The table below shows the extra travel time in minutes depending on platform locations and access points for a traveller’s origin and destination. The average time for such a one-sided configuration of train stations is 3.25 minutes each way.
Table 1: Additional Travel Time Depending on Origin and Destination Residence and Workplace Location vis-a-vis Platform Location.
While this example is hypothetical, it is drawn from experience in Sydney, where 44 of 178 train stations have only a single side entrance.
So what impact will a second entrance have?
We examined those stations and access to their platforms: how many people lived within 5, 10 and 15 minutes of the station platform, considering actual entrance location, and how many jobs were within 5, 10 and 15 minutes of the platform. Using existing ridership data from Opal cards, we estimated a model that related the passenger entry and exit flows at each station to that station’s accessibility.
We sketched a second entrance at those 44 stations and measured accessibility again. It’s now higher, as having two entrances instead of one means more people can reach the platform in the same time. We then estimated the increase in ridership from the model due to the improved accessibility, assuming no change in population or employment.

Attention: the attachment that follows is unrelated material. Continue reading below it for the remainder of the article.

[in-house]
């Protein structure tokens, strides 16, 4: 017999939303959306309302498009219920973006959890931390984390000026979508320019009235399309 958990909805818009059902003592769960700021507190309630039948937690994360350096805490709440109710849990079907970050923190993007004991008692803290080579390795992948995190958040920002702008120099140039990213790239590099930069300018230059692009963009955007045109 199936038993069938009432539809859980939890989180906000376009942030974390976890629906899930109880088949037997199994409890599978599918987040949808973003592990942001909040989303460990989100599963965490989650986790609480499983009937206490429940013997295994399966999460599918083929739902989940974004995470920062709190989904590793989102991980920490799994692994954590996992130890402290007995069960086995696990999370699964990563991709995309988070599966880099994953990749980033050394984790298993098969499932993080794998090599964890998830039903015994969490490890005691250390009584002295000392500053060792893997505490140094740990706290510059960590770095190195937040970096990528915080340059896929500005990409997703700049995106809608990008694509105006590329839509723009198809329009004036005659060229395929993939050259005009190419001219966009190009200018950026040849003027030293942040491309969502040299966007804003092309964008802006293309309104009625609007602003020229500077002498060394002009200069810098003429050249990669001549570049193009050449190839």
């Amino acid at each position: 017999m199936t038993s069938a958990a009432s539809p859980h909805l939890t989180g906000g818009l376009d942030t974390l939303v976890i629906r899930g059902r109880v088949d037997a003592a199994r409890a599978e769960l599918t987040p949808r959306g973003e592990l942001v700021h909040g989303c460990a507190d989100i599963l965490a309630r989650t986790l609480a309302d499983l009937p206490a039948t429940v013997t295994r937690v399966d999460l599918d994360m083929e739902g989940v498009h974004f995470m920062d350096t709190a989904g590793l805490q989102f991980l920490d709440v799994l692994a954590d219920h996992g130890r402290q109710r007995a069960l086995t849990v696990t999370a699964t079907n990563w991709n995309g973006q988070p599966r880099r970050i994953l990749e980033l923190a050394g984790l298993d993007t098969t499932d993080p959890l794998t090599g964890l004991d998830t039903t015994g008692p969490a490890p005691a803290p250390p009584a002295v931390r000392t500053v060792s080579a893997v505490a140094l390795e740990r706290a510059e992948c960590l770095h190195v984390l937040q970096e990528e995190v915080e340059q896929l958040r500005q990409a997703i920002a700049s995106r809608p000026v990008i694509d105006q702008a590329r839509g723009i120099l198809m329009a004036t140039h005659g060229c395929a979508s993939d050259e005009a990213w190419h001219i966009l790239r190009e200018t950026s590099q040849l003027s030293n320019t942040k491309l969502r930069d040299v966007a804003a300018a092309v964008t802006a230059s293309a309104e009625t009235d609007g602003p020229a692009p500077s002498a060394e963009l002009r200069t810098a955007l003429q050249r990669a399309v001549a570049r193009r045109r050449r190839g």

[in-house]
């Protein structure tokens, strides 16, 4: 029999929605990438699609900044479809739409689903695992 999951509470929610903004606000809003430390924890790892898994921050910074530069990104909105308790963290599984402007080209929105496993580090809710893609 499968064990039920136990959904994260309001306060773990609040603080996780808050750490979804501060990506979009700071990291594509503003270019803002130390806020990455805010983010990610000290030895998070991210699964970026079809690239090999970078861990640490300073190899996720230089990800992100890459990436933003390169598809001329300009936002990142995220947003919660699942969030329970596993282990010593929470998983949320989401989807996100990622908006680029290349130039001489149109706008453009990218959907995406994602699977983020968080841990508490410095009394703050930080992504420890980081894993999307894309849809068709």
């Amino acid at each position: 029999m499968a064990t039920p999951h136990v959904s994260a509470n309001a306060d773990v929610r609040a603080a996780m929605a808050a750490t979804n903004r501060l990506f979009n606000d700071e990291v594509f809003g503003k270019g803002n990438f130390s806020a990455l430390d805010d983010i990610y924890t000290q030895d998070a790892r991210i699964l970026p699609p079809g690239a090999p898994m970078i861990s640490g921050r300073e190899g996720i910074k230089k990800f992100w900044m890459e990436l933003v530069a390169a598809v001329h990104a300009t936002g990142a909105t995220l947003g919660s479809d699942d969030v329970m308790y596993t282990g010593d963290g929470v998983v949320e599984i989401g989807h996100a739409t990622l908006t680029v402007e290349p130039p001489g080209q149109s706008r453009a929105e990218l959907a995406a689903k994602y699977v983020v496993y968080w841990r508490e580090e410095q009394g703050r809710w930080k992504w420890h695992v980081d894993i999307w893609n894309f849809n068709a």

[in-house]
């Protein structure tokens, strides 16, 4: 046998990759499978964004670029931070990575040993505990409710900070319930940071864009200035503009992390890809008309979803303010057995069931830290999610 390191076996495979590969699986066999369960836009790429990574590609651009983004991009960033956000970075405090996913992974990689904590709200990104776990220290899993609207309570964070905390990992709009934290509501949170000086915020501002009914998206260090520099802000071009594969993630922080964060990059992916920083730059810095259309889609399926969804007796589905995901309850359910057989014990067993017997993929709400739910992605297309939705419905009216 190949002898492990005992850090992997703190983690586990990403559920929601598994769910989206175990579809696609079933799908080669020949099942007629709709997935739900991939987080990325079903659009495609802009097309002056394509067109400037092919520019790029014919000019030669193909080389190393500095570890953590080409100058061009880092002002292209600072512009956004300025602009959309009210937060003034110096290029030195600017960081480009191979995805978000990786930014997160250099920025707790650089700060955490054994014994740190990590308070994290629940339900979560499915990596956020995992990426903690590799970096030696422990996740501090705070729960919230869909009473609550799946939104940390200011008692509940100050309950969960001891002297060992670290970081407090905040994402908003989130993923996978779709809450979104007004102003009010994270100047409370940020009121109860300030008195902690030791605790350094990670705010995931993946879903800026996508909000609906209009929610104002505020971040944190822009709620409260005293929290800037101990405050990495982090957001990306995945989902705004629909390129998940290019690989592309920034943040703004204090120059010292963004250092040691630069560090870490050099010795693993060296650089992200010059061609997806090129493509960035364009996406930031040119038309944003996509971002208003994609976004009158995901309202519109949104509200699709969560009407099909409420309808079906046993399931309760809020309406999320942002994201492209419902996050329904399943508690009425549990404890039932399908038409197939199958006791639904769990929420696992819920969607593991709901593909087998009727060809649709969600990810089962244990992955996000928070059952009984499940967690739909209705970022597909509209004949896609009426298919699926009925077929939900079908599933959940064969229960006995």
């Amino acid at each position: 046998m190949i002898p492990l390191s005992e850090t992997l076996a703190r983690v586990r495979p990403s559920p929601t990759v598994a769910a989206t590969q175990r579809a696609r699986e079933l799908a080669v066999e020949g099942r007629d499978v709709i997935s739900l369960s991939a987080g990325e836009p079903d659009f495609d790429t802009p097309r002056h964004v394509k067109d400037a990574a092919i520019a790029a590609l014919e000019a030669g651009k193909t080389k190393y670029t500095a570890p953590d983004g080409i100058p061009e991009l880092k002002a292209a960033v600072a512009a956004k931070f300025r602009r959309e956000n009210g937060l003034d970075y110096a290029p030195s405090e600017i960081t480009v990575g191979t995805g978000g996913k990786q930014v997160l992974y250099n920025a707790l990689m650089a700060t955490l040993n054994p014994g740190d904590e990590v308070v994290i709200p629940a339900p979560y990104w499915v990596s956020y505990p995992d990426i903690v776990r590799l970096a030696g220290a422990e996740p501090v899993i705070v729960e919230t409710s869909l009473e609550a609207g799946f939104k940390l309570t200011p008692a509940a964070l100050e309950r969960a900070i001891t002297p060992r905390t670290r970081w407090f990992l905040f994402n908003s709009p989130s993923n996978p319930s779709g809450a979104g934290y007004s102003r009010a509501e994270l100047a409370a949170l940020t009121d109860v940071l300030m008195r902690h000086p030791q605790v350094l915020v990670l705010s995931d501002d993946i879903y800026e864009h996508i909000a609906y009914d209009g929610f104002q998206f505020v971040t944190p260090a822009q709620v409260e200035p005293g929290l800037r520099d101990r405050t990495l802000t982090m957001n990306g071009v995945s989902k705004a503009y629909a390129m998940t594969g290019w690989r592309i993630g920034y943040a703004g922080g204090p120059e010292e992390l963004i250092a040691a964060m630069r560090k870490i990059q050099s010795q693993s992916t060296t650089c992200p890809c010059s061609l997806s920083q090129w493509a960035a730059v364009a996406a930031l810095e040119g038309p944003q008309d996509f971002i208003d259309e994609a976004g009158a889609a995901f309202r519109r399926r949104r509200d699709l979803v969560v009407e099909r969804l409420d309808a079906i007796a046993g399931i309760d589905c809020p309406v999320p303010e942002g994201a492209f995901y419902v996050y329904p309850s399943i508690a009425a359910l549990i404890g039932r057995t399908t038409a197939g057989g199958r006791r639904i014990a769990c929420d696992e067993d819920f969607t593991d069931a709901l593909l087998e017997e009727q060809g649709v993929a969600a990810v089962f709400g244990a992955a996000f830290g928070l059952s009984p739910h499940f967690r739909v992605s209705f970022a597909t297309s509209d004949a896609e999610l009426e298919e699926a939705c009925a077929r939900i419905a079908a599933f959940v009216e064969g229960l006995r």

Over all 44 stations, total morning peak period entries increased by 5%. But some stations benefit a lot, and others not at all, so prioritisation of investments matters.
It will be no surprise to locals that Erskineville station comes out on top with a nearly 35% increase. While many of the new apartment-dwelling residents west of the station make the extra hike every day, even more would catch the train if there were a convenient entrance.
Other top 10 stations include: Bankstown, Newtown, Villawood, Redfern, Burwood, Sydneham, Caringbah, Meadowbank and Penshurst. Planning is already under way to improve Redfern station.
While this result considers existing development, adding a second entrance can make new transit-oriented development that much more valuable. This is because it will likely increase activity on the previously less accessible side of the station, as the example of Erskineville shows below.